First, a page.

I also appreciated the evaluation of Pentecostal theology. Ben reveals that while the movement has rightfully refocused attention on the availability of the gifts of the Spirit, there are some examples of bad Bible interpretation in the movement. For example, there is no exegetical evidence for the concept of a second definitive work of grace which causes a person to experience the baptism of the Spirit subsequent to salvation. Ben correctly shows from 1 Corinthians 12:13 that believers were baptized by the Spirit at the time of salvation, and that it is not something that we have to seek at a later time.

There is a final section where Ben encourages us to `theologize' in terms of the storied world of the New Testament (Jesus the Sage, Paul the Rhetorician and his storied world, John and his apocalyptic imagination) rather than traditional systematic categories such as eschatology, pneumatology and ecclesiology.

I really enjoyed the book. It takes a lot of courage to grapple with other systems of theology. It also takes a lot of courage to look hard at your own theology with an open mind. I appreciated this very much. I also like how Ben always writes well, not in a choppy manner like other academics. In addition, the material on Paul's rhetorical flourishes and Wesley's interaction with Paul was fascinating.

By way of friendly criticism, I would like to see a future edition of the book where Dr. Witherington dialogues more with Calvinistic and dispensational sparring partners. In the section critiquing Calvinism, it was hard to understand why Dr. Witherington chose to dialogue with people not known to hold Calvinist positions (James DG Dunn, EP Sanders, I.H Marshall) when he could have sparred with the great Cornelius Van Til or BB Warfield or RC Sproul or John Piper or John MacArthur, or even Calvin himself! (Ben did dialogue with Greg Beale, not known for his work in dogmatic theology, but a Calvinist nonetheless.) One of the best ways to show deference to a theological camp is to enter into that camp and dialogue with its deepest and most respected thinkers.

The same can be said for the sections on dispensationalism. There was no interaction with C. I Scofield (unless you count the part where Scofield's criminal record was cited - an interesting little tidbit I was not aware of), John Walvoord, Charles Ryrie, Craig Blaising, or Alva J. McClain. In addition, how can there be a discussion of dispensational eschatology without reference to J. Dwight Pentecost's Things to Come, a massive tome which has been the standard dispensational manual on eschatology for almost 50 years! Even today, this mighty work is unparalleled.

It can be argued that some of the above mentioned dispensational theologians are not exegetes, and that they do not have the scholarly pedigree that a tenured New Testament professor has.

In reply, I might say that because these are the very people who have dominated the eschatological landscape for the last century, is this not all the more reason to interact with them? Who better to interact with a theologian than a trained exegete who is more interested in letting the text speak than in teasing theology out of the text?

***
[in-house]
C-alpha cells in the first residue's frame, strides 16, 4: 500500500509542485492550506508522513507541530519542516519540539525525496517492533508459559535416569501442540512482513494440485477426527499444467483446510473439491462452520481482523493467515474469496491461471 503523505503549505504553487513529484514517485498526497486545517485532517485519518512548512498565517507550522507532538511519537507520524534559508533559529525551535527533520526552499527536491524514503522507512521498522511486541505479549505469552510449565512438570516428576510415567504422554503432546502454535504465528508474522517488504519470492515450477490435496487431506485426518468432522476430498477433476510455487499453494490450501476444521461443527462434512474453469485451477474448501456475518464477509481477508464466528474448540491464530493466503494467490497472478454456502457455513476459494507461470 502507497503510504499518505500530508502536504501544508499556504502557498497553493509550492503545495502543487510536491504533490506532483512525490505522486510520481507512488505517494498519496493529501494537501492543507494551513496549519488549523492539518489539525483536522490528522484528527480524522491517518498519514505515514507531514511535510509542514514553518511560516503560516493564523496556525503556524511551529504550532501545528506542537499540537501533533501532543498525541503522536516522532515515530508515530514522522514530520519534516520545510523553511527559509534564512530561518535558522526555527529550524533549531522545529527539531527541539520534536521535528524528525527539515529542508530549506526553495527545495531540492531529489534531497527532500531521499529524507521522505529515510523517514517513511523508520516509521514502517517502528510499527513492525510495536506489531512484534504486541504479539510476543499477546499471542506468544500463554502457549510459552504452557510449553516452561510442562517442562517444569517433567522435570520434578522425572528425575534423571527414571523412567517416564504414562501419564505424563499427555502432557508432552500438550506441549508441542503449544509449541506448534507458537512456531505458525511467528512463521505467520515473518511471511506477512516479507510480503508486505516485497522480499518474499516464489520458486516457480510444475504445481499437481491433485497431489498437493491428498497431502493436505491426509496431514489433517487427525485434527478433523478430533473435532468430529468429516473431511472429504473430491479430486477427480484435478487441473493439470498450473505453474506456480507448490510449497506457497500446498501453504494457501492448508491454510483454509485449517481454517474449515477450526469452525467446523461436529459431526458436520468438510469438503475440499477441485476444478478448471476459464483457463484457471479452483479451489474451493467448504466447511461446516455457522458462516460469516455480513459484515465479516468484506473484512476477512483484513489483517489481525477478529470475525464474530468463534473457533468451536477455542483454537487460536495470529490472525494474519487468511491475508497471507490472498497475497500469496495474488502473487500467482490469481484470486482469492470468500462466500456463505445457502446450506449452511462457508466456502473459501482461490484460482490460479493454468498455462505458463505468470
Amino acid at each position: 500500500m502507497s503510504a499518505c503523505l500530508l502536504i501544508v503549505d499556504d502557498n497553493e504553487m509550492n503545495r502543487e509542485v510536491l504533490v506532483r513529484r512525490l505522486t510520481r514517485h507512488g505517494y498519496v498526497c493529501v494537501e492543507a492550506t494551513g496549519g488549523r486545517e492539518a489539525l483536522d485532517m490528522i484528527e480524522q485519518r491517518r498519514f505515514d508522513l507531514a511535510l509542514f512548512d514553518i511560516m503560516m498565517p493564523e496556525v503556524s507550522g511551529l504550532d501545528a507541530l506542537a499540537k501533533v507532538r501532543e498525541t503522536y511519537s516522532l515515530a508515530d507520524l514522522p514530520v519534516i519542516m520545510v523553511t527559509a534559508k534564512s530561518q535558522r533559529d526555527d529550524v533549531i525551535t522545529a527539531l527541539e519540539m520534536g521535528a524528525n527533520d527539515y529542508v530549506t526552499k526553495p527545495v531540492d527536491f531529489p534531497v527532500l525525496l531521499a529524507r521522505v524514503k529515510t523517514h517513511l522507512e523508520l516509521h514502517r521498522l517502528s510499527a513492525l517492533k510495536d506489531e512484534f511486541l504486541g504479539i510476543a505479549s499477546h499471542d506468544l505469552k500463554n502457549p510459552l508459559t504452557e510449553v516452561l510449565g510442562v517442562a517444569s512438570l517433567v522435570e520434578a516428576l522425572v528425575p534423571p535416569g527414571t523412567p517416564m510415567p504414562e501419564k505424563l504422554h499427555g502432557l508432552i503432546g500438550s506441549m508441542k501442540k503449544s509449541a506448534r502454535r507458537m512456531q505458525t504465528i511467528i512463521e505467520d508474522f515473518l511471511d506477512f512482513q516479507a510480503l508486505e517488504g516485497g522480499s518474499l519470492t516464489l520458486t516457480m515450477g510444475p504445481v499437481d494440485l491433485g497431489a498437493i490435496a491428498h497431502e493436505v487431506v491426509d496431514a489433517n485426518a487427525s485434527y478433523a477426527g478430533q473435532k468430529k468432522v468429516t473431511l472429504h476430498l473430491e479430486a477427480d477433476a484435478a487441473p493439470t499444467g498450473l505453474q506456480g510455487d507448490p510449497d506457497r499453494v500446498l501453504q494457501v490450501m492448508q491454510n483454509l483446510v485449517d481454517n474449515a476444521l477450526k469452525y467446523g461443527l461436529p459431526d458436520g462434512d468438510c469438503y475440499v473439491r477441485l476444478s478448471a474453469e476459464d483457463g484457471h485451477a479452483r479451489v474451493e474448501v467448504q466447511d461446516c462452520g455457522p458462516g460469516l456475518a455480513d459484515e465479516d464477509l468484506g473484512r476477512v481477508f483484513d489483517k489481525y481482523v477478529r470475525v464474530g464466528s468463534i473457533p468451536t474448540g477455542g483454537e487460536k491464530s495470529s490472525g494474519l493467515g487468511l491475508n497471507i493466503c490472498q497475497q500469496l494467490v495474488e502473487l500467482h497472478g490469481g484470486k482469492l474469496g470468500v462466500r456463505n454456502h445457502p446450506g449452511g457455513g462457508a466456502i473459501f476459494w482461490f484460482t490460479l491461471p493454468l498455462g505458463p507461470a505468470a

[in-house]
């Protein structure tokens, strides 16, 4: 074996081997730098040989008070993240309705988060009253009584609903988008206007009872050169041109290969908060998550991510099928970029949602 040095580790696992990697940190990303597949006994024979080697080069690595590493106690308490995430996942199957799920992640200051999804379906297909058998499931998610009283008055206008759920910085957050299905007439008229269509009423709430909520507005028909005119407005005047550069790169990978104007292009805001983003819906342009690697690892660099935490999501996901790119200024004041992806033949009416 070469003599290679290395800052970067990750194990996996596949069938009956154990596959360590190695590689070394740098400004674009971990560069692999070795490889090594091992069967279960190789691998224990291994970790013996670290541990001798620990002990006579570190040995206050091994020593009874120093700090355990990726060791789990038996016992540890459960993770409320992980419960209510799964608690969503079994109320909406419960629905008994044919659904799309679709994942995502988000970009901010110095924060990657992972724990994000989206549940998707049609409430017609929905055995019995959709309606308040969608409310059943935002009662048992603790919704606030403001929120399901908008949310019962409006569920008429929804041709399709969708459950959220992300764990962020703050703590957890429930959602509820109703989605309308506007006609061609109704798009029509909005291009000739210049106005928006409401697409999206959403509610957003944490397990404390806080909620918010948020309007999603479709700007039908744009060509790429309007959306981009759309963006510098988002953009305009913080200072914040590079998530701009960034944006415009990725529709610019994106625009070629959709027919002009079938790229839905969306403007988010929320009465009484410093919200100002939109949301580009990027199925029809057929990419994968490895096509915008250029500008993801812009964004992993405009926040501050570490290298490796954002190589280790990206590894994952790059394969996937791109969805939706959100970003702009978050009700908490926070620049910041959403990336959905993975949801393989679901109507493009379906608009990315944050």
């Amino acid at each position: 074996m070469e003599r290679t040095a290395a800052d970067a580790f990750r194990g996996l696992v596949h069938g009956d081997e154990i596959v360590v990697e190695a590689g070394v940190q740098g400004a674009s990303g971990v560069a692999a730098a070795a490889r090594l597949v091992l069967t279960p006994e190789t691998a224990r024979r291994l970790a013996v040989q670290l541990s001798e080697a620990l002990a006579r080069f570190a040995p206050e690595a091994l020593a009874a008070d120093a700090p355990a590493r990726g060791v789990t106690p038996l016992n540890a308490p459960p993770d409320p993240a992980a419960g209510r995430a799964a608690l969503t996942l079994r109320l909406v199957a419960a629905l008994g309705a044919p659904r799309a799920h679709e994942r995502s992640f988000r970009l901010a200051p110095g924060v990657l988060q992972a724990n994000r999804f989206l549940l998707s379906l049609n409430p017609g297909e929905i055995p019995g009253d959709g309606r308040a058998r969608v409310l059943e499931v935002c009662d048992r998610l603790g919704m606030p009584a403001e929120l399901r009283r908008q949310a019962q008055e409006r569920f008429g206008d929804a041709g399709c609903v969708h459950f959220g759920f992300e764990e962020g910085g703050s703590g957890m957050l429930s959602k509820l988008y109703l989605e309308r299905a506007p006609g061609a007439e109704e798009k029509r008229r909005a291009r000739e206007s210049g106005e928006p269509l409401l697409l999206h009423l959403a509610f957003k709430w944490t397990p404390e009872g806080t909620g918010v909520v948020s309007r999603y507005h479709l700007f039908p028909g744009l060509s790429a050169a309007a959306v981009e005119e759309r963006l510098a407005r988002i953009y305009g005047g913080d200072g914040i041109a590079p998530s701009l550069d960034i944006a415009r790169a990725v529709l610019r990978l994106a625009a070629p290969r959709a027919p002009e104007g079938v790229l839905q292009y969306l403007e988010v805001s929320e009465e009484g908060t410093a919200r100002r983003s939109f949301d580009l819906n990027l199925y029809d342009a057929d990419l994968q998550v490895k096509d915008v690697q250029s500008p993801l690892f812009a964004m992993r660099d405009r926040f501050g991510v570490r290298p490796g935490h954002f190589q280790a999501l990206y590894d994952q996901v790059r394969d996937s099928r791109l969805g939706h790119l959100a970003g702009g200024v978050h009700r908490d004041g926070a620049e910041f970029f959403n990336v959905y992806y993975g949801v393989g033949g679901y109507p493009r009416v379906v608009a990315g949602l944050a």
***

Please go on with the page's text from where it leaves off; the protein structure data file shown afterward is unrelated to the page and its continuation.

Because of these omissions, as good as this book is, it feels incomplete. A second edition would be awesome! I would love to see Ben go head to head with MacArthur, Piper, or RC Sproul. How many of you would pay to see that? Yes!!!! Lord, make it happen!
23 of 24 people found the following review helpful
4.0 out of 5 stars Good, but incomplete 4 Oct. 2007
By Prometheus - Published on Amazon.com
Format: Paperback
Although imbalanced in many ways because of a lack of direct contact with many of the most important dispensationalist arguments and because he defends Wesleyianism more than critiques it, at least fifty-percent of his work is phenomenal.

Especially important is his detailed exegesis of Romans, which exposes the biases that come into biblical interpretation that leans toward the Calvinistic view of predestination. As a Greek scholar, I was impressed when looking at his analysis of how difficult and ambiguous much of the Greek text is at this point. He truly has a fine grasp of the Greek language (although I did find a wrong statement by him in his analysis of "eph' ho"; see below). For those unconvinced that Calvinism is true - especially in light of the rest of the counsel of scripture - and yet feeling that Romans gives indisputable proof for the Calvinist viewpoint, Ben Witherington III's analysis is bound to be a breath of fresh air. (After all, the reason the passage seems unambiguously to support Calvinism may have something to do with the fact that the most popular early English translation of the Bible for protestants was the Geneva Bible - i.e. translated by and for Calvinists.)

Certainly Dispensationalists and Calvinists will be unhappy with his commentary, but it seems to me that their reaction is normal for anyone who has their convictions being attacked whether even-handedly or belligerently. For the most part, though, Witherington III doesn't show animosity.

** "eph' ho" in 5:12 he says cannot refer to "hamartia", but any good Greek grammar will tell you that it can if it is referring to the natural gender of "hamartia" rather than the grammatical gender; cf. Ephesians 6:17 where "ho" refers back to "makhaira"/"makhaira pneumatos" as a neuter concept not "pneumatos" as a grammatically neuter antecedent - however, it seems unlikely that "ho" refers so far back and more likely that it refers to the nearest word with the same grammatical gender "thanatos", death **
15 of 17 people found the following review helpful
2.0 out of 5 stars Moderate Methodism: Much Confident Rhetoric, But Little Grappling with Key Issues 31 Mar. 2014
By J. Brooks - Published on Amazon.com
Format: Paperback Verified Purchase